WHO / Burak Ercan
Refugee girl in health centre, standing by a pillar.
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Refugee and migrant health


    Today there are some 1 billion migrants globally, about 1 in 8 of the global population. These include 281 million international migrants and 82.4 million forcibly displaced (48 million internally displaced, 26.4 million refugees, 4.1 million asylum seekers)(1). UNHCR estimates there are many millions of stateless people globally.  

    The experience of migration is a key determinant of health and well-being. Refugees and migrants remain among the most vulnerable members of society faced often with xenophobia; discrimination; poor living, housing, and working conditions; and inadequate access to health services, despite frequently occurring physical and mental health problems.

    The COVID-19 pandemic has posed additional challenges both in terms of increased risk of infection and death experienced by refugees and migrants and has highlighted existing inequities in access to and utilization of health services. Refugees and migrants have also suffered the negative economic impact of lockdown and travel restrictions.

    Refugees and migrants need to be in good health to protect both themselves and host populations. They have the human right to health, and countries have an obligation to provide refugee and migrant sensitive health care services.

    In 2020 WHO established the Health and Migration Programme (PHM) to provide global leadership in health and migration issues in the context of WHO’s own Global action plan: promoting the health of refugees and migrants 2019–23.


    Refugees and migrants often come from communities affected by war, conflict or economic crisis, with vulnerabilities related to the condition of their journeys such as inadequate access to food and water, sanitation and other basic services. They are at risk of communicable diseases, accidental injuries, hypothermia, burns, unwanted pregnancy and delivery-related complications, and various noncommunicable diseases. Moreover, refugees and migrants are at risk of poor mental health outcomes. Refugee and migrant health are also strongly related to the social determinants of health in host communities (e.g., employment, income, education and housing).

    To promote public health protection for them and the host populations, refugees and migrants should have equitable access to quality health services, free of discrimination, exclusion and stigma. In addition, appropriate multisectoral public policy responses are required to address the social determinants.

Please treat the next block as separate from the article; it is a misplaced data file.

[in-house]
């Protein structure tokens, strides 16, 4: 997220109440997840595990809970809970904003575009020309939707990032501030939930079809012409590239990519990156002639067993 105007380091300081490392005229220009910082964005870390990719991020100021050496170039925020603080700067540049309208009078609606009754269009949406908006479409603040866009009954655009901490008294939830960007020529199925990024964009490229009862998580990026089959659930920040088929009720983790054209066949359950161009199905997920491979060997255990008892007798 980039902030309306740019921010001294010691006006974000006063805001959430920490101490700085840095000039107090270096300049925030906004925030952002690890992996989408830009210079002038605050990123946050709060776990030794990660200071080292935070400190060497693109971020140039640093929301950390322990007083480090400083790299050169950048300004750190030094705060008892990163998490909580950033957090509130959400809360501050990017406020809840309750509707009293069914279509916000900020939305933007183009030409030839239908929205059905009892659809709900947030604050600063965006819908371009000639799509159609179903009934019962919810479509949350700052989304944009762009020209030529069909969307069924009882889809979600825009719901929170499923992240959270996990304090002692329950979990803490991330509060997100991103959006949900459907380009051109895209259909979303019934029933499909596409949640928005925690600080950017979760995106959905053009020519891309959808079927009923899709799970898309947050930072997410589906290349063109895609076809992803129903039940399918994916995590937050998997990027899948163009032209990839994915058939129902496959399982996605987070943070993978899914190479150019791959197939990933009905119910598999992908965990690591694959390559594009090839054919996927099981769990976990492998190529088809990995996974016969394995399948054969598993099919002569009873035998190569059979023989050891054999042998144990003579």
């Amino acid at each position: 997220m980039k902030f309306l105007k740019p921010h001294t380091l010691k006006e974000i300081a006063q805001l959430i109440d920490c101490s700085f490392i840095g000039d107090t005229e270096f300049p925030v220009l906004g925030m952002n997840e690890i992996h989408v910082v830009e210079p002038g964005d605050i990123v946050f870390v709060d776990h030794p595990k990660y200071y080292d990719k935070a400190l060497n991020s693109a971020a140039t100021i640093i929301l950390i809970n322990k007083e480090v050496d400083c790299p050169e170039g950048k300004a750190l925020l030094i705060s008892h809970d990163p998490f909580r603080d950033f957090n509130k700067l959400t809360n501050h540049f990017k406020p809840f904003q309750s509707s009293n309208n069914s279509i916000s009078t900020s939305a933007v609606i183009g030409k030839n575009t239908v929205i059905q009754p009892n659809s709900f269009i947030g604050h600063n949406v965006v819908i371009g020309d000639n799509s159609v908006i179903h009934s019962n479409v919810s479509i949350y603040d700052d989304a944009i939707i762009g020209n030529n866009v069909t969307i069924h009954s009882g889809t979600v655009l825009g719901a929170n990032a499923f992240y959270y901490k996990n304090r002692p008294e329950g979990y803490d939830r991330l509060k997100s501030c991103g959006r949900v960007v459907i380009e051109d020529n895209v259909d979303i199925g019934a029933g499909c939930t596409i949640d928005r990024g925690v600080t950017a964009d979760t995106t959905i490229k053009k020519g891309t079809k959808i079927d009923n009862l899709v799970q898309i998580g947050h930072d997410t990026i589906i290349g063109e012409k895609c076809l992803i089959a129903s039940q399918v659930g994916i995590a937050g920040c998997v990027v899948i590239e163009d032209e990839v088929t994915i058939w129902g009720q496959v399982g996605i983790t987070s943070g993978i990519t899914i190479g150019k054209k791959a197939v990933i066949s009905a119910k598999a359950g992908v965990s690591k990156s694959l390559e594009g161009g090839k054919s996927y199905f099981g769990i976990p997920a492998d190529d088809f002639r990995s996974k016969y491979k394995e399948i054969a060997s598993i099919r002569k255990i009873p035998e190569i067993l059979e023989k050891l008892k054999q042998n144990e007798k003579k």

Refugees and migrants also play a key employment role in the provision of health and social services, and access to health services for the populations recognizes this contribution and contributes to social well-being and cohesion.

    The WHO Health and Migration Programme (PHM) works with countries to promote the human right to health and access to quality and culturally appropriate health services, with adequate social and financial protection. 

      WHO response

      The WHO Global action plan: promoting the health or refugees and migrants (GAP) was agreed by the World Health Assembly in 2019. The GAP is part of an international framework established by the United Nations to manage global migration positively, including the Sustainable Development Goals (SDGs), and two global compacts, the Global Compact on Refugees (GCR) and the Global Compact for Safe, Orderly and Regular Migration (GCM).

      The WHO Global action plan has six key priorities:

      1. promote the health of refugees and migrants through a mix of short-term and long-term public health interventions;
      2. promote continuity and quality of essential health care, while developing, reinforcing and implementing occupational health and safety measures;
      3. advocate the mainstreaming of refugee and migrant health into global, regional and country agendas and the promotion of refugee-sensitive and migrant-sensitive health policies and legal and social protection; the health and well-being of refugee and migrant women, children and adolescents; gender equality and empowerment of refugee and migrant women and girls; and partnerships and intersectoral, intercountry and interagency coordination and collaboration mechanisms;
      4. enhance capacity to tackle the social determinants of health and to accelerate progress towards achieving the Sustainable Development Goals, including universal health coverage;
      5. strengthen health monitoring and health information systems; and
      6. support measures to improve evidence-based health communication and to counter misconceptions about migrant and refugee health.

      WHO Health and Migration Programme (PHM) aims to implement the Global action plan to promote and secure the health rights of refugees and migrants by providing global leadership in health and migration issues.


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